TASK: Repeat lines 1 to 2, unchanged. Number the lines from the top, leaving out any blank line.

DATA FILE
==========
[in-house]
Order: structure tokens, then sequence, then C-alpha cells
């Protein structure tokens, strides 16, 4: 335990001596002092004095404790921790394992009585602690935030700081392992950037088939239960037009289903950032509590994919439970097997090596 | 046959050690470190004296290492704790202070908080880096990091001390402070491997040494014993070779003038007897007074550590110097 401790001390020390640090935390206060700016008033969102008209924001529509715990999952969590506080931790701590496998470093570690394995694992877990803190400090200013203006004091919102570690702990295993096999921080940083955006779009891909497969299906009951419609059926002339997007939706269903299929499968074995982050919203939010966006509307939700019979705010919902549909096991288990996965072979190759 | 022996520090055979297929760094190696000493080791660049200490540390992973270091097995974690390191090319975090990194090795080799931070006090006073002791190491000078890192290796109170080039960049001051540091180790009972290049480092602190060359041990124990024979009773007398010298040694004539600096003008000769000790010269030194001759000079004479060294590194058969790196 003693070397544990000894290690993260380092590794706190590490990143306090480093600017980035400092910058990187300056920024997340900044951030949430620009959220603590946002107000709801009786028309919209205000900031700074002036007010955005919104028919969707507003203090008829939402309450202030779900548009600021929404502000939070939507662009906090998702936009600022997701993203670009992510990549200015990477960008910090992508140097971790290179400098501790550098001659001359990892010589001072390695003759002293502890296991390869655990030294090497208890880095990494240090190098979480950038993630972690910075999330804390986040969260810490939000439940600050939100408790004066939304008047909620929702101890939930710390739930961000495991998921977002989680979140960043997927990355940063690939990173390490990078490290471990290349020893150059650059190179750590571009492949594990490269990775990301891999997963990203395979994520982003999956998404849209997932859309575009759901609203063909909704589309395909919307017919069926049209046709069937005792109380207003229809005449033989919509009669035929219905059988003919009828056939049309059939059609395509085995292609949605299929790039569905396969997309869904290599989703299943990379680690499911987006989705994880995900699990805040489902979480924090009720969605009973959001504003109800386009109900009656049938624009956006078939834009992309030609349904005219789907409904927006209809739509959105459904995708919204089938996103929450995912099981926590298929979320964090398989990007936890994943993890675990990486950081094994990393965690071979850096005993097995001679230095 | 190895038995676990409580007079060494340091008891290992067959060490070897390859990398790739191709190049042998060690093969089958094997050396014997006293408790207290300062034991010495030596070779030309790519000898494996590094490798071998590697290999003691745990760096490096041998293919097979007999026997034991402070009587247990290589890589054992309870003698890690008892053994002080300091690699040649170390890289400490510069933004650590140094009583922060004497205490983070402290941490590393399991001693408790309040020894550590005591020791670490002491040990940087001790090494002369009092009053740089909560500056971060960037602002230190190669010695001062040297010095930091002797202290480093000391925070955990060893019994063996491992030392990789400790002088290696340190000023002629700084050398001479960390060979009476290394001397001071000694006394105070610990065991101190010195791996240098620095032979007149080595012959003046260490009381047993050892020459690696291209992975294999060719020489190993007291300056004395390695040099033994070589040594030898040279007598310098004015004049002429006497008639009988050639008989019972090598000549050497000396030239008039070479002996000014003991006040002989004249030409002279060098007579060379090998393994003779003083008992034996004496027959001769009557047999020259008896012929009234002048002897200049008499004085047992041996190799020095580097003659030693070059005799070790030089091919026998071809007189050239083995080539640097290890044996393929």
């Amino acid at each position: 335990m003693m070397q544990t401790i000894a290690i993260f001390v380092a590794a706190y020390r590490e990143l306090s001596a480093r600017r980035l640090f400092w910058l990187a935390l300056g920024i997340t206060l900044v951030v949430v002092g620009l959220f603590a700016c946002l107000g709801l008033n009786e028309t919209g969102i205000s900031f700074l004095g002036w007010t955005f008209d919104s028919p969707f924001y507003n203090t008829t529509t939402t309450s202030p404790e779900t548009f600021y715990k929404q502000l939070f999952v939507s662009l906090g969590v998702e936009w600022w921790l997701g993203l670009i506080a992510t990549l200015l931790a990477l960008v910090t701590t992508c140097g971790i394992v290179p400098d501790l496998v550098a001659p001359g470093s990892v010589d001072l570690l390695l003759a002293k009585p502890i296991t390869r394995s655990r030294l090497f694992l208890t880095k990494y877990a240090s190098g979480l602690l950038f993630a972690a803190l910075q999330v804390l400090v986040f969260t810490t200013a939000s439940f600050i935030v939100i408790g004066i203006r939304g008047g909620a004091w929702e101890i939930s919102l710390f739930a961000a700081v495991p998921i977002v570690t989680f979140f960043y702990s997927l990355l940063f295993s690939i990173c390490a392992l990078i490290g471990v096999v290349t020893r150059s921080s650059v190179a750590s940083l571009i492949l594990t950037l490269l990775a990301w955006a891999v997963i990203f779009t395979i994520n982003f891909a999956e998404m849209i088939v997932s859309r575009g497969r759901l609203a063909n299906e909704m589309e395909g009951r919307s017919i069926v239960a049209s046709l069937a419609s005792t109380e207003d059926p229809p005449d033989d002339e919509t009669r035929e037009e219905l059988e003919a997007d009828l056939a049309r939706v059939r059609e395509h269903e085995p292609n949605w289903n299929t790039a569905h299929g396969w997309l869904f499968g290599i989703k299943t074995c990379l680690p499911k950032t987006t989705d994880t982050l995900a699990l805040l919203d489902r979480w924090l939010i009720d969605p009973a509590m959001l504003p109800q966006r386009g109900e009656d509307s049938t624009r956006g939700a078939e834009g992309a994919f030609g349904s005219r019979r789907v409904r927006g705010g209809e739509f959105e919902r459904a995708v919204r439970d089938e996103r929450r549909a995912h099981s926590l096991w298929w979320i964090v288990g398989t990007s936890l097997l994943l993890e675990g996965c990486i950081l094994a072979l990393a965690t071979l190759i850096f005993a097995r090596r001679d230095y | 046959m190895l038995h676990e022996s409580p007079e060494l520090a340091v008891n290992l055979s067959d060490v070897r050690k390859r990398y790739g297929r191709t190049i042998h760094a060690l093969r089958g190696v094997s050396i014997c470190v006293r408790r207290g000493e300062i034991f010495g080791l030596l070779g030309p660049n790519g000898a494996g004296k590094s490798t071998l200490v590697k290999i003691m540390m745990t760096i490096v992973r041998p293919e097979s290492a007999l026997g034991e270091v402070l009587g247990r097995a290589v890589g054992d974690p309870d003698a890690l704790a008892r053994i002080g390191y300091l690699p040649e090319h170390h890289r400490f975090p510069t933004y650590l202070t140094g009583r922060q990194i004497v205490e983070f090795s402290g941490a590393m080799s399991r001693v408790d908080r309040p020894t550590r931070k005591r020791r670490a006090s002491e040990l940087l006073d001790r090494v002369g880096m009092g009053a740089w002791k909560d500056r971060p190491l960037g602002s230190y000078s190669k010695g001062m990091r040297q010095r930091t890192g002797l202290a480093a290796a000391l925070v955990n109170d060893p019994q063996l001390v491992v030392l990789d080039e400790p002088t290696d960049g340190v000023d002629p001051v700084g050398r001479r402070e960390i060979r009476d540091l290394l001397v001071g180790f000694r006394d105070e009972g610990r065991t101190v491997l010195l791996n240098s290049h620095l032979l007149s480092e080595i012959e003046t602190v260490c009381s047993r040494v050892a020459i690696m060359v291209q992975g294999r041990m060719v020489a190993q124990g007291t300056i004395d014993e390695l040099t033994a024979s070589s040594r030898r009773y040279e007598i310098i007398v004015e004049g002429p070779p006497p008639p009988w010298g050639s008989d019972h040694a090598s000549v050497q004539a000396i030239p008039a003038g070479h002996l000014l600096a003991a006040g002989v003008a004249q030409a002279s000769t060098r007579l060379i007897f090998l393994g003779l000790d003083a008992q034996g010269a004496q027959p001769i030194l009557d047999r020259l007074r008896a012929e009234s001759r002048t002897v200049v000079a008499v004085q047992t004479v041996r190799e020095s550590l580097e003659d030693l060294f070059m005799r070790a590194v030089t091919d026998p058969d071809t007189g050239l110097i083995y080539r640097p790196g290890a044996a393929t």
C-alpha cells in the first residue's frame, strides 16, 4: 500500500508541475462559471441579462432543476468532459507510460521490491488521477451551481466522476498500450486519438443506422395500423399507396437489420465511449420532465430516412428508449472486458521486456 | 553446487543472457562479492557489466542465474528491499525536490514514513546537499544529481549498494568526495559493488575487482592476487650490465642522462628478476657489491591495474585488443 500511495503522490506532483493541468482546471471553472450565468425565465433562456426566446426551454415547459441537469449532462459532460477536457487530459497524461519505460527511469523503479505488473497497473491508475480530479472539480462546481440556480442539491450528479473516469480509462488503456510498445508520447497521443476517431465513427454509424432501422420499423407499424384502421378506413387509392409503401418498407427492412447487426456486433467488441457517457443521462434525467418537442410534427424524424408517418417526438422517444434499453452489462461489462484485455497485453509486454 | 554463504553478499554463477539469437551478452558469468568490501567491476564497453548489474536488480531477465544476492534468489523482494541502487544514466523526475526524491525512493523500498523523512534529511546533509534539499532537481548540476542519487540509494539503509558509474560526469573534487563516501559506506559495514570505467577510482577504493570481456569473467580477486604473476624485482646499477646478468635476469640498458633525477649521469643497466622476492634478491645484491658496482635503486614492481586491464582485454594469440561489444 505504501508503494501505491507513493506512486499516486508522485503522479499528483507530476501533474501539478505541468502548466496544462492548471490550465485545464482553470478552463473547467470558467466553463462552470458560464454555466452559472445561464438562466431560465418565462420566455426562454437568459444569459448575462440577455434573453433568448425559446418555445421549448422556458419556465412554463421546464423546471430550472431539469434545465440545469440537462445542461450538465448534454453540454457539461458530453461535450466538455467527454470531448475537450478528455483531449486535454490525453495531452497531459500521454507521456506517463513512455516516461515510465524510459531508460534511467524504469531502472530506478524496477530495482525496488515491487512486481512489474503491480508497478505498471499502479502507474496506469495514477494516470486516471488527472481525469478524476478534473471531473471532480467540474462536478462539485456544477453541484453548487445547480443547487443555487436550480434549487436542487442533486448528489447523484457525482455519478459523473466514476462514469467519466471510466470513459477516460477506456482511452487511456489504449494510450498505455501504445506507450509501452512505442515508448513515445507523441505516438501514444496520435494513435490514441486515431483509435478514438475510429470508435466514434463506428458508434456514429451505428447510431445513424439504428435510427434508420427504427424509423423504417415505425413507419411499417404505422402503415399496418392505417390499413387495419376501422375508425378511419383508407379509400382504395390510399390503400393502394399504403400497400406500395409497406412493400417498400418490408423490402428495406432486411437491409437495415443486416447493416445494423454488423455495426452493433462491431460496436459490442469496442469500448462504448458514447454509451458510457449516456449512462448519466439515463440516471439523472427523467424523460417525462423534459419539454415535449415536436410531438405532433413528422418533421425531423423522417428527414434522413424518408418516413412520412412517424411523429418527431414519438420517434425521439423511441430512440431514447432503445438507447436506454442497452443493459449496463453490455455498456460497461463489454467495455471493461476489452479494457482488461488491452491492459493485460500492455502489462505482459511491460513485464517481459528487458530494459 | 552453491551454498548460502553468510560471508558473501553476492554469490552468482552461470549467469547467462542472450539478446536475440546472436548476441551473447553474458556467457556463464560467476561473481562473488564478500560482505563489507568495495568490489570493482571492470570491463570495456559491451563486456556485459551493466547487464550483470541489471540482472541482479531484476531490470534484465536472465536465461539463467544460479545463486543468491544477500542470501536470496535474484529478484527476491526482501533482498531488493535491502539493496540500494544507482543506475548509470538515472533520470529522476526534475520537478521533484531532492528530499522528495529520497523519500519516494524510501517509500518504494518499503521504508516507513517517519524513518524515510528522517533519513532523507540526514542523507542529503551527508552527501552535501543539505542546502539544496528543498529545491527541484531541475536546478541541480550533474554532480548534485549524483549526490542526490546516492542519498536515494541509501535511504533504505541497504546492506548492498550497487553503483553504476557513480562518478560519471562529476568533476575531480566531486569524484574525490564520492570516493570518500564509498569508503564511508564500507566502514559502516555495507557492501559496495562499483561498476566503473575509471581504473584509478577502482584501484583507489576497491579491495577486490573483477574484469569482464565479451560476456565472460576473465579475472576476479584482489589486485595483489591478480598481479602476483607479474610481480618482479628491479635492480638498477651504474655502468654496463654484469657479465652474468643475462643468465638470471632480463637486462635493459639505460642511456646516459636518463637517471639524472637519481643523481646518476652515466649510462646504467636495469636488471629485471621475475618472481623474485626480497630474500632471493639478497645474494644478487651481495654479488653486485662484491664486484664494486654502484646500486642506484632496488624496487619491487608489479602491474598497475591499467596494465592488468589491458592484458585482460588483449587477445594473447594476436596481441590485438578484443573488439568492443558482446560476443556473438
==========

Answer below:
[in-house]
Order: structure tokens, then sequence, then C-alpha cells